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EnerNOC's (NASDAQ:ENOC) continues to make progress on its plan to become a pure-play provider of energy intelligence software and demand response solutions. As a result, the company delivered stronger-than-anticipated second-quarter results, which led it to boost its full-year outlook. In addition to that, the company restructured its utility software business unit, which it now intends to sell in order to focus all of its attention on its growing enterprise customer base.

EnerNOC results: The raw numbers


Q2 2016 Actuals

Q2 2015 Actuals

Growth (YOY)


$132.7 million

$72.5 million


Net Income

$0.1 million

($18.8 million)


Net Income Per Share




Data source: EnerNOC. YOY = year over year.

What happened with EnerNOC this quarter? 

EnerNOC's demand response business is booming:

  • EnerNOC generated $116.5 million in demand response revenue during the quarter, which was 121.4% higher than the year-ago quarter and well above the top end of the company's guidance range of $105 million to $113 million.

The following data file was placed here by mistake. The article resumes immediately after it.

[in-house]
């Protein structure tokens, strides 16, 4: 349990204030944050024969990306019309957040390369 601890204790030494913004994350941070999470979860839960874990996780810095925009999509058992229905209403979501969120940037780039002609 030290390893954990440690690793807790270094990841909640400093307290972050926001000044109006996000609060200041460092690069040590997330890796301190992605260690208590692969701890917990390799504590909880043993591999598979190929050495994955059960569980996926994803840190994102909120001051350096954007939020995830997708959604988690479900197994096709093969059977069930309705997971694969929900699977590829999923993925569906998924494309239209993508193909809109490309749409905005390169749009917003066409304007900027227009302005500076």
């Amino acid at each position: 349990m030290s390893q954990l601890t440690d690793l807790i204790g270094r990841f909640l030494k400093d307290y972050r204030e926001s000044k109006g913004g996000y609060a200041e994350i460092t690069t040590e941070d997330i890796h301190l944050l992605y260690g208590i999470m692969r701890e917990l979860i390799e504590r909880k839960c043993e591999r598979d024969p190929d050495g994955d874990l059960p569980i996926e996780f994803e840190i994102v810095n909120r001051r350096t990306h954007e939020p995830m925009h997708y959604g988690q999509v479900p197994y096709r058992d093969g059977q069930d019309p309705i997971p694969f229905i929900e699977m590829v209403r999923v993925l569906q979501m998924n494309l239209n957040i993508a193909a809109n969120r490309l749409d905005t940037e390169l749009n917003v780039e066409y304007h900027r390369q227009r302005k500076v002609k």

• Software revenue, on the other hand, slipped 18.5% year over year to $16.2 million, though that was in the middle of the company's $15 million to $17 million guidance range. 
  • During the quarter, the company closed the sale of its utility service business for $14 million.
  • As a result of the higher-than-anticipated demand response revenue, EnerNOC eked out a small profit. Because of that, it easily bested its projected net loss of between $0.24 to $0.14 per share.

What management had to say

CEO Tim Healy, commenting on the company's results, said:

We posted strong financial results for the quarter and we are increasing our full year outlook for the second consecutive period. With continued solid execution in demand response and a sharper focus in software as we divest non-core assets, we are well positioned as the trusted technology partner of enterprises to manage their comprehensive energy strategy.

EnerNOC took meaningful steps toward its strategy to focus entirely on the enterprise marketplace. Not only did it close the sale of its utility services business, but it now plans to divest its utility software business in the coming months. The company's focus on enterprise customers is clearly paying off, as evidenced by the stronger-than-projected second-quarter results.

Looking forward 

Those stronger results are fueling an upward revision to the company's full-year outlook for the second consecutive quarter. The company now anticipates revenue to be in the range of $370 million to $400 million, which is up from its prior range of $365 million to $395 million. Driving this revenue improvement is the anticipation for stronger demand response revenue, partially offset by weaker software revenue. Meanwhile, the company cut its loss projections from its prior range of $3.25 to $2.90 per share down to $2.95 to $2.60 per share.

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